by Emily Harris, Californians United for a Responsible Budget (CURB)
In mid-June, Gov. Brown signed the Budget Act of 2015, which shows no vision for the future of most Californians. Despite ample opportunity, this budget does not show a path to repair the tattered safety net, to reduce or eliminate what is now the highest poverty rate in the nation, or to restore a California in which all can thrive.
The budget deal increases funds wasted in the “rat hole” of incarceration to nearly $12 billion, while including no significant restorations to anti-poverty and social safety net programs that have suffered years of cuts and could lift low-income Californians out of both poverty and prison.
In the face of community and court pressure for sweeping criminal justice reform, Gov. Brown and the Legislature have made only small changes to their troubling addiction to mass incarceration. For years we have seen our elected representatives balk at opportunities presented by realignment and the court’s prison crowding order to abandon failed policies that have imprisoned more and more Californians over the last several decades. We thought this year was going to be different. Unfortunately, that wasn’t the case.
A little bit of background on the fight leading up to this year’s budget:
In the fall of 2013, in an effort to meet a looming court deadline to reduce prison overcrowding, Gov. Brown, with Speaker Pérez by his side, proposed a shocking piece of last minute legislation: SB 105. The proposal included a billion dollars to expand prison capacity by sending more prisoners out of state.
The response was immediate and powerful.
Groups that had been working on poverty and on prison issues for years came together, organized by two statewide networks, the California Partnership (http://www.california-partnership.org) and CURB(http://curbprisonspending.org), to demand an end to prison expansion and a reinvestment of state funds in anti-poverty programs eviscerated by years of cuts. Environmental justice groups, labor, domestic violence shelters and many others joined the new “Stop the Corrections Budget Grab” coalition in actions across the state and in efforts to sway legislators.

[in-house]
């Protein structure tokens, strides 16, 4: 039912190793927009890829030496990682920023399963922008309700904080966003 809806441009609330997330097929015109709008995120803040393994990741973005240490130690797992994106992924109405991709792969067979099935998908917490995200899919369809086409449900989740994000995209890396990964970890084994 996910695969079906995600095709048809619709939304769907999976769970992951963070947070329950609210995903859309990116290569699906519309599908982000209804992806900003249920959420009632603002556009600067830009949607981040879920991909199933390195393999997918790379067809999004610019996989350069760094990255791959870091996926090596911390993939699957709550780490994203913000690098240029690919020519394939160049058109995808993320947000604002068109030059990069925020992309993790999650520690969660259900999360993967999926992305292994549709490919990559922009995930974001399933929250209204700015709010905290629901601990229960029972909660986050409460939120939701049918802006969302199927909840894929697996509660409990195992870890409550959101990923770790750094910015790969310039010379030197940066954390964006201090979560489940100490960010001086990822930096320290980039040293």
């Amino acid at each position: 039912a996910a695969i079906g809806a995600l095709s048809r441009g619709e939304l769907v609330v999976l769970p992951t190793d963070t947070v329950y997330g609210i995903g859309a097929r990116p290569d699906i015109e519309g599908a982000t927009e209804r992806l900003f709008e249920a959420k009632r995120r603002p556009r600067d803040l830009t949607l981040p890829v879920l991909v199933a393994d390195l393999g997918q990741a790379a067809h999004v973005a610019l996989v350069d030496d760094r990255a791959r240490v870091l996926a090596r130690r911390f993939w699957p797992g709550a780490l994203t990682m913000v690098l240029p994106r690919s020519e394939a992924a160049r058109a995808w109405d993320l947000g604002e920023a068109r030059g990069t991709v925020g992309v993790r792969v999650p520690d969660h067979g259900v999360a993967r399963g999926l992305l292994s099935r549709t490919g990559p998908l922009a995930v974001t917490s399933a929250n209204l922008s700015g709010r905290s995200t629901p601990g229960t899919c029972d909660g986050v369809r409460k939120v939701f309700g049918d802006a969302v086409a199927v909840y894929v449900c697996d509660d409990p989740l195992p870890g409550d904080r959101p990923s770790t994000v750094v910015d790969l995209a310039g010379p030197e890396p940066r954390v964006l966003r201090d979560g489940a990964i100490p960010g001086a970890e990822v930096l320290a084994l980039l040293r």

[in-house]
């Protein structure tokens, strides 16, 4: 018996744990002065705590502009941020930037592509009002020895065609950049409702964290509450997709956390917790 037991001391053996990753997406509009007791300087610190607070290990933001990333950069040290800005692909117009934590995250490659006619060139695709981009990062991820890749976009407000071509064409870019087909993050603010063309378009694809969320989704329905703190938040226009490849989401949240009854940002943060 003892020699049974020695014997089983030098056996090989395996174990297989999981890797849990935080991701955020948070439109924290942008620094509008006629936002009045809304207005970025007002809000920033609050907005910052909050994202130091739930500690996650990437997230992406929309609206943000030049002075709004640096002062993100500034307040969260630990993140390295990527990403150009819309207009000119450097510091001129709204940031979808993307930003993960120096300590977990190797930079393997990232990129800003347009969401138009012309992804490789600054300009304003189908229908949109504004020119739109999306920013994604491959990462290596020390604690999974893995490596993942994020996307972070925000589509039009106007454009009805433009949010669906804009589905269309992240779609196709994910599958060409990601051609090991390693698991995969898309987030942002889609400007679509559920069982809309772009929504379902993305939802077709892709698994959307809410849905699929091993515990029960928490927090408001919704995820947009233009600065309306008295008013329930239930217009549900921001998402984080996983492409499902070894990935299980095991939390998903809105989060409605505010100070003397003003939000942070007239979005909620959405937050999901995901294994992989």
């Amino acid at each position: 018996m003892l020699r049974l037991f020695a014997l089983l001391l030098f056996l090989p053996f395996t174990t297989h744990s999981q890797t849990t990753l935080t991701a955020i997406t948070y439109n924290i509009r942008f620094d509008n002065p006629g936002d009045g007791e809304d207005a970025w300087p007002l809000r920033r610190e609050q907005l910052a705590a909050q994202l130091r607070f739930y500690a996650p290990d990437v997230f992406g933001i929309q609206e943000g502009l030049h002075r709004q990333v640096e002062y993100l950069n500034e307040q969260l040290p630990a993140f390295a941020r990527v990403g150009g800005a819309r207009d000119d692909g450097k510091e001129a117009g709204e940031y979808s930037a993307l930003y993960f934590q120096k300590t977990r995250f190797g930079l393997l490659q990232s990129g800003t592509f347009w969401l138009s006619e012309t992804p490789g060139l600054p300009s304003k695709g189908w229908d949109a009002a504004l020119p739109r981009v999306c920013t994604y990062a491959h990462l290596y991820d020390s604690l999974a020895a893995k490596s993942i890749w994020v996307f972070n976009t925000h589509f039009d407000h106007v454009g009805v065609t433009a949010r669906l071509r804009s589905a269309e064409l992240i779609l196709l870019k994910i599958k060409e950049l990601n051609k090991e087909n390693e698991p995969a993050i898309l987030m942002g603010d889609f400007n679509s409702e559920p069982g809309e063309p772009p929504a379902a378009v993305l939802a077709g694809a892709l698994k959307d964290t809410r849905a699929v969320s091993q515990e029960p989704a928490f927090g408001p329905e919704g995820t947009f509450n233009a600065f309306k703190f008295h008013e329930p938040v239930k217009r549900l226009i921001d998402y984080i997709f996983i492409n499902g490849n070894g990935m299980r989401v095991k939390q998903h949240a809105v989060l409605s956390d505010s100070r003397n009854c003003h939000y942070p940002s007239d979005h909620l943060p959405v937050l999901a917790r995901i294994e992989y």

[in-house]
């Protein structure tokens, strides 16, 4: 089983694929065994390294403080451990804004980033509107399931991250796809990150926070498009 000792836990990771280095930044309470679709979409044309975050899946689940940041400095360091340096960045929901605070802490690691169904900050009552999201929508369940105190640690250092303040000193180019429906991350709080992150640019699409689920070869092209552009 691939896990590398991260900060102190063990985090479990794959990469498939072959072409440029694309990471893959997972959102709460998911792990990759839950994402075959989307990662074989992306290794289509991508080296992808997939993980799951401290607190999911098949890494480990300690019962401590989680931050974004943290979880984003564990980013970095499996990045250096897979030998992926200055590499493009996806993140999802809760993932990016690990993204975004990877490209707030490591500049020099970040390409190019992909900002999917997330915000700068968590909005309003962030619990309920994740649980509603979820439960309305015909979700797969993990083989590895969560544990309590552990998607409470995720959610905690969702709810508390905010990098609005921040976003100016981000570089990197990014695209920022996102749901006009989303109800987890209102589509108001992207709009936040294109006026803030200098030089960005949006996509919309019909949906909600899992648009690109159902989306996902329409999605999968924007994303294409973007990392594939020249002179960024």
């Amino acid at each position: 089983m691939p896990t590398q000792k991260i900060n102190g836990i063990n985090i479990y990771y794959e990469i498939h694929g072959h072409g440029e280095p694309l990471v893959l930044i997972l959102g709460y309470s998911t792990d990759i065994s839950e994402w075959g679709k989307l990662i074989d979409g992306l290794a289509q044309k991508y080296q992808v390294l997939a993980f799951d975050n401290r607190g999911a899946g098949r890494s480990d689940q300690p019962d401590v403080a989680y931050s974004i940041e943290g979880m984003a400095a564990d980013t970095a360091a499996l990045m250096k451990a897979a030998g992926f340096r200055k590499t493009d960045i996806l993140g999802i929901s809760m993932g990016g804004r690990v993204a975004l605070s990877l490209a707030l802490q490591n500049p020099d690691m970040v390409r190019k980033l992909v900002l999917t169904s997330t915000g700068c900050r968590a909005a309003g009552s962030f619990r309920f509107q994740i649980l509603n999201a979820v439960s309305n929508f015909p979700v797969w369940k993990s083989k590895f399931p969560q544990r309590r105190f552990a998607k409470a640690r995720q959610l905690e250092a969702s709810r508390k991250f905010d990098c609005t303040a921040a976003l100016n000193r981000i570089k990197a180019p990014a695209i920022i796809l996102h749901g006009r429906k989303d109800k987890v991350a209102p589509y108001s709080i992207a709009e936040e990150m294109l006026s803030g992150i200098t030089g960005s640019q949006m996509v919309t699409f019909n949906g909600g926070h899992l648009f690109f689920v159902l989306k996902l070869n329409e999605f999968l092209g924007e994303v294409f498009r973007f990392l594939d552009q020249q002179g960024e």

This loud opposition created enough political coverage for Darrell Steinberg and Senate Democrats to stand up and cut a deal that prevented 6,500 additional California prisoners from being sent out of state. Additionally, Speaker Pérez launched the Select Committee on Justice Reinvestment to collect and recommend state investments in alternatives to incarceration.
Several of the proposals that communities have been demanding for decades became recommendations of the Select Committee and were adopted in this year’s budget, along with some steps towards reducing the prison population.
The good: re-entry support and some sentencing reform
The budget finally repealed the ban on people with prior drug convictions from receiving CalFresh (food stamps) benefits and CalWORKs (basic needs support and job training). That such a common sense change took over a decade of organizing to achieve shows how out of touch most legislators are with the harms resulting from these prohibitions and the effect they have on families and single adults trying to start over after release and how such supports decrease the likelihood of subsequent arrest.
Additional proposals of the Select Committee that were adopted in the budget include $10.5 million to be directed to community-based organizations supporting reentry in and outside of prisons or jails and an essential $2 million for drivers licenses and IDs for people exiting prisons and jails.
We are hopeful that as the state continues to seek solutions to costly prison overcrowding, policy makers will consider additional policy decisions that reduce criminalization of poverty and improve opportunities for people who have been imprisoned.
In terms of sentencing reform, the legislature watered down Brown’s proposal that would have made the use of split-sentencing in counties mandatory. Similarly, the implementation of the county level alternative custody program for primary caregivers ignores the failure of the state program to release 92 percent of those deemed eligible for release (3,700 out of 4,000). Sustained pressure in each county will be required to enact these changes.